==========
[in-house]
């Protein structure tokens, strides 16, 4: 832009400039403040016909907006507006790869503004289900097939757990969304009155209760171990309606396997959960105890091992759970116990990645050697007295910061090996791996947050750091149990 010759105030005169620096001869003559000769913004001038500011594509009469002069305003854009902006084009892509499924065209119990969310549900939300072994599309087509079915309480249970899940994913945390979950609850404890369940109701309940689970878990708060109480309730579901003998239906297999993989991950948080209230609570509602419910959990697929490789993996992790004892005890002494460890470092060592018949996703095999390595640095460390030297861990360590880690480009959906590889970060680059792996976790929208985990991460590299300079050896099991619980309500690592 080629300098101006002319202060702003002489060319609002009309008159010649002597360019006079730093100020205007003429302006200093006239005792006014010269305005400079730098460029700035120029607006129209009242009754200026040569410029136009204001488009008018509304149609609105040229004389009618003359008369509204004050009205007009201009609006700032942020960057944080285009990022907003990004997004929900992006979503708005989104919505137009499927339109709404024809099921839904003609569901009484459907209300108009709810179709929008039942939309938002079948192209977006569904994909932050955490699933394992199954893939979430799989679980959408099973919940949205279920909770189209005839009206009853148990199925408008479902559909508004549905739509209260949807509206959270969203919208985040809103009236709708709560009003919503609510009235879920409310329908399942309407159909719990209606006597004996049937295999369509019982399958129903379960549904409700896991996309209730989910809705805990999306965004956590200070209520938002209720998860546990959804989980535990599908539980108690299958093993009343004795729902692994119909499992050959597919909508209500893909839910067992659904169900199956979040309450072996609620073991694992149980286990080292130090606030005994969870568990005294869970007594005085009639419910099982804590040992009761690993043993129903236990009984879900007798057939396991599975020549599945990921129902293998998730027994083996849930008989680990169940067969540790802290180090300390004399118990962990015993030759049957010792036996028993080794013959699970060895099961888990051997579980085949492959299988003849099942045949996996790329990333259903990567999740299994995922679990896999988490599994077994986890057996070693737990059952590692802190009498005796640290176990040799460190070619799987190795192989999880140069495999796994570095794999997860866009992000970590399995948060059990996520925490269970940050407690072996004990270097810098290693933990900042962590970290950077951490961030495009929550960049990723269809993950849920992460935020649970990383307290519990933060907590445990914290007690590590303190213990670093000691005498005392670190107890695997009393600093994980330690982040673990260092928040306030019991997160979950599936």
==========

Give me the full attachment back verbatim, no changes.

[in-house]
């Protein structure tokens, strides 16, 4: 832009400039403040016909907006507006790869503004289900097939757990969304009155209760171990309606396997959960105890091992759970116990990645050697007295910061090996791996947050750091149990 010759105030005169620096001869003559000769913004001038500011594509009469002069305003854009902006084009892509499924065209119990969310549900939300072994599309087509079915309480249970899940994913945390979950609850404890369940109701309940689970878990708060109480309730579901003998239906297999993989991950948080209230609570509602419910959990697929490789993996992790004892005890002494460890470092060592018949996703095999390595640095460390030297861990360590880690480009959906590889970060680059792996976790929208985990991460590299300079050896099991619980309500690592 080629300098101006002319202060702003002489060319609002009309008159010649002597360019006079730093100020205007003429302006200093006239005792006014010269305005400079730098460029700035120029607006129209009242009754200026040569410029136009204001488009008018509304149609609105040229004389009618003359008369509204004050009205007009201009609006700032942020960057944080285009990022907003990004997004929900992006979503708005989104919505137009499927339109709404024809099921839904003609569901009484459907209300108009709810179709929008039942939309938002079948192209977006569904994909932050955490699933394992199954893939979430799989679980959408099973919940949205279920909770189209005839009206009853148990199925408008479902559909508004549905739509209260949807509206959270969203919208985040809103009236709708709560009003919503609510009235879920409310329908399942309407159909719990209606006597004996049937295999369509019982399958129903379960549904409700896991996309209730989910809705805990999306965004956590200070209520938002209720998860546990959804989980535990599908539980108690299958093993009343004795729902692994119909499992050959597919909508209500893909839910067992659904169900199956979040309450072996609620073991694992149980286990080292130090606030005994969870568990005294869970007594005085009639419910099982804590040992009761690993043993129903236990009984879900007798057939396991599975020549599945990921129902293998998730027994083996849930008989680990169940067969540790802290180090300390004399118990962990015993030759049957010792036996028993080794013959699970060895099961888990051997579980085949492959299988003849099942045949996996790329990333259903990567999740299994995922679990896999988490599994077994986890057996070693737990059952590692802190009498005796640290176990040799460190070619799987190795192989999880140069495999796994570095794999997860866009992000970590399995948060059990996520925490269970940050407690072996004990270097810098290693933990900042962590970290950077951490961030495009929550960049990723269809993950849920992460935020649970990383307290519990933060907590445990914290007690590590303190213990670093000691005498005392670190107890695997009393600093994980330690982040673990260092928040306030019991997160979950599936």